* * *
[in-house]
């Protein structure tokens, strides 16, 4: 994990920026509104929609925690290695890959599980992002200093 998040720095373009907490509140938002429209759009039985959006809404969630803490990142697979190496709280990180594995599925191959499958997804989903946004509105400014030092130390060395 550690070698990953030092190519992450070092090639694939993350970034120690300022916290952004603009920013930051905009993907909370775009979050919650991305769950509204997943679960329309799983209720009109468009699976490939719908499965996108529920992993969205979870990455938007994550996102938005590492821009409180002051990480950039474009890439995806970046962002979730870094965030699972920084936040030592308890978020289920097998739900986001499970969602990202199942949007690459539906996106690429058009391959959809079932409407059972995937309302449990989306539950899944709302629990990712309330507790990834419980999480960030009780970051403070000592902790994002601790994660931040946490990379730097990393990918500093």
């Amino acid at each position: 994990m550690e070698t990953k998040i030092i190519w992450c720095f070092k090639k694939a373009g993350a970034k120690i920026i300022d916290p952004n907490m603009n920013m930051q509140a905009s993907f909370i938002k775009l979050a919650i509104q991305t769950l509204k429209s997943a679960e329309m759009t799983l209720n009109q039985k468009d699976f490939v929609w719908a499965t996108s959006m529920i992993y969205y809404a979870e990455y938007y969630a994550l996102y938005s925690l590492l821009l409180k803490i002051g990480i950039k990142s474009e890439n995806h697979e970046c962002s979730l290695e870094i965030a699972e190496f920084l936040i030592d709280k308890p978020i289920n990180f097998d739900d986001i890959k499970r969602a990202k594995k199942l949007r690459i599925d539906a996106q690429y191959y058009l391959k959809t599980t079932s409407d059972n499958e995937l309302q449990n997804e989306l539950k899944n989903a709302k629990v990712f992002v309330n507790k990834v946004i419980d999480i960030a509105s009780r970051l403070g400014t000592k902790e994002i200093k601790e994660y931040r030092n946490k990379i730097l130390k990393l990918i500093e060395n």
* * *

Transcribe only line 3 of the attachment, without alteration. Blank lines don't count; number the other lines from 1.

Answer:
């Amino acid at each position: 994990m550690e070698t990953k998040i030092i190519w992450c720095f070092k090639k694939a373009g993350a970034k120690i920026i300022d916290p952004n907490m603009n920013m930051q509140a905009s993907f909370i938002k775009l979050a919650i509104q991305t769950l509204k429209s997943a679960e329309m759009t799983l209720n009109q039985k468009d699976f490939v929609w719908a499965t996108s959006m529920i992993y969205y809404a979870e990455y938007y969630a994550l996102y938005s925690l590492l821009l409180k803490i002051g990480i950039k990142s474009e890439n995806h697979e970046c962002s979730l290695e870094i965030a699972e190496f920084l936040i030592d709280k308890p978020i289920n990180f097998d739900d986001i890959k499970r969602a990202k594995k199942l949007r690459i599925d539906a996106q690429y191959y058009l391959k959809t599980t079932s409407d059972n499958e995937l309302q449990n997804e989306l539950k899944n989903a709302k629990v990712f992002v309330n507790k990834v946004i419980d999480i960030a509105s009780r970051l403070g400014t000592k902790e994002i200093k601790e994660y931040r030092n946490k990379i730097l130390k990393l990918i500093e060395n």